The industry is presented with both challenges and opportunities as the pace of change in the (re)insurance industry accelerates. Challenges include increased M&A activity, the entry of alternative capital and continued rate pressure, coupled with catastrophe losses from 2017 and 2018. These headwinds are contrasted by opportunities: an expanding protection gap which is not being filled quickly enough by the market, and technology – from data analytics to automation, frequently touted as the Holy Grail. All these factors have forced the industry to look at itself and reexamine how and where to compete in this brave new world.
This week marks the tenth anniversary of
the devastating earthquake in Haiti. The magnitude 7.0 event ruptured a thrust
fault associated with the Enriquillo-Plantain Garden fault system 25 kilometers
(16 miles) west of the capital city Port-au-Prince. This fault system runs
along the length of the Tiburon Peninsula and is no stranger to earthquakes,
with major events impacting Haiti in both 1751 and 1770. This large time gap since
the last major events meant that there was little to no societal memory or
preparedness for earthquakes in the region, making the 2010 event particularly
In the 2010 event, the strong ground shaking lasted 30 seconds and caused extensive collapse of masonry and concrete structures due to both poor design and construction practices, and poor construction material quality. An estimate for the resulting death toll is a staggering 150,000 people.
The scale of the damage and the number of people killed impacted all aspects of life for the remaining inhabitants of Port-au-Prince and the surrounding regions. Vital infrastructure including hospitals, communication systems and transportation facilities (e.g., the airport and port in Port-au-Prince) was severely damaged or destroyed, hampering disaster response. With 250,000 homes severely damaged, more than one million people needed to be housed and fed.
The sheer scale of the Australian bushfires is hard to comprehend, as what has already been a long bushfire season continues apace. Australia’s most-populous state, New South Wales (NSW) has been the worst-affected, with 12.1 million acres (4.9 million hectares) burnt over the current bushfire season. According to the New South Wales Rural Fire Service, damage has recently escalated with 672 homes destroyed since January 1, during a season which has seen 1,870 homes destroyed and 653 damaged.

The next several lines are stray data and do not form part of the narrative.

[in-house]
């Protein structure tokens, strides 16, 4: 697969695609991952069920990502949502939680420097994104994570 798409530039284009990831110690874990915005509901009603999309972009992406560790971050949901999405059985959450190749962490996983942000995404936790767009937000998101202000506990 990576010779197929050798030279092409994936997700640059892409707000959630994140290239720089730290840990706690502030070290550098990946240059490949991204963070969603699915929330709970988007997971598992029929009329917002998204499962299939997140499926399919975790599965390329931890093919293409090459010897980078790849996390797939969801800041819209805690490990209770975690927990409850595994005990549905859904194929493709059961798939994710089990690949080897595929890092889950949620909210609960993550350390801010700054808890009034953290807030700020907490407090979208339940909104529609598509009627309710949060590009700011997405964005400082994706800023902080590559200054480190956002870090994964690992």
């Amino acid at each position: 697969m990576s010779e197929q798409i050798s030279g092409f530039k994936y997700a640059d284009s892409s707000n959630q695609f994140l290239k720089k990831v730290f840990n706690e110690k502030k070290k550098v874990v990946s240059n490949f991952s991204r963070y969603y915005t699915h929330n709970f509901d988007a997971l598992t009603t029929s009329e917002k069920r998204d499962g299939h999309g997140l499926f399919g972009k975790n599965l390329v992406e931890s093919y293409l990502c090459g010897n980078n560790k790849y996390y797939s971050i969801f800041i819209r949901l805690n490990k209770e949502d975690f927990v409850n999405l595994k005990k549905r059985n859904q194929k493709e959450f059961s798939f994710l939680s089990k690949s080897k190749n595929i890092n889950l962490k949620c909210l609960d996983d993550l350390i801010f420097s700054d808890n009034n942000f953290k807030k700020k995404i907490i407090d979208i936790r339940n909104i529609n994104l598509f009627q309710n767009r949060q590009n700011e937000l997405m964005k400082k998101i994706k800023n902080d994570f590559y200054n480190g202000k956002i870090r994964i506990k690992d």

There has also been reports of significant damage in the neighboring states, including Victoria to the south and Queensland to the north of NSW. Overall, across southeast Australia, 15.6 million acres (6.3 million hectares) have burned, and 25 people have been killed as of January 7. According to the Insurance Council of Australia (ICA), as of January 10, a total of 10,550 claims have been filed since November 8, amounting to around AU$939 million (US$645 million) in insured losses. The ICA notes that it expects more claims to be filed in the coming weeks.
Australian insurers are under the spotlight, but are holding up very well – insurer IAG has publicly stated it was “… on track to blow its perils allowance for the six months to December by AU$80 million” but had strong reinsurance in place. The article in Financial Review commented that there may be a modest effect on earnings for the industry overall, and premiums may have to rise.